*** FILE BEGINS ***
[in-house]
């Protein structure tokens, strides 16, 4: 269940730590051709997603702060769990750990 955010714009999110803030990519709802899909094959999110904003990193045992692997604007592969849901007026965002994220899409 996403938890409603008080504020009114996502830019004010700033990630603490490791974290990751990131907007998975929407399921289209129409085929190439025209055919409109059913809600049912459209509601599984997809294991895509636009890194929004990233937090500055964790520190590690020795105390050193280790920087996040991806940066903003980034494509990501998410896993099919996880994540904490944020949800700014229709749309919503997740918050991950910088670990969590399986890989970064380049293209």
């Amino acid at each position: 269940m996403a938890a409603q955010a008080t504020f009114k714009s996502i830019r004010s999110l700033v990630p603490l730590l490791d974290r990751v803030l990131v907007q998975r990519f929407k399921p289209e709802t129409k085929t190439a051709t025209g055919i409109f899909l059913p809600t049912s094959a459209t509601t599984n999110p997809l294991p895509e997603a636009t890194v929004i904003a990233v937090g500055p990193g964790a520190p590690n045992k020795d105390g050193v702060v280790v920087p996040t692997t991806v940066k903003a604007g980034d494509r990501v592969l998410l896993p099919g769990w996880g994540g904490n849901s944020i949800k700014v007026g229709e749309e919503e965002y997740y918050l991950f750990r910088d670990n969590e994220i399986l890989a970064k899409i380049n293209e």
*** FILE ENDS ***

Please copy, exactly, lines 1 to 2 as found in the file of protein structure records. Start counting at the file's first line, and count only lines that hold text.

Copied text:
[in-house]
């Protein structure tokens, strides 16, 4: 269940730590051709997603702060769990750990 955010714009999110803030990519709802899909094959999110904003990193045992692997604007592969849901007026965002994220899409 996403938890409603008080504020009114996502830019004010700033990630603490490791974290990751990131907007998975929407399921289209129409085929190439025209055919409109059913809600049912459209509601599984997809294991895509636009890194929004990233937090500055964790520190590690020795105390050193280790920087996040991806940066903003980034494509990501998410896993099919996880994540904490944020949800700014229709749309919503997740918050991950910088670990969590399986890989970064380049293209």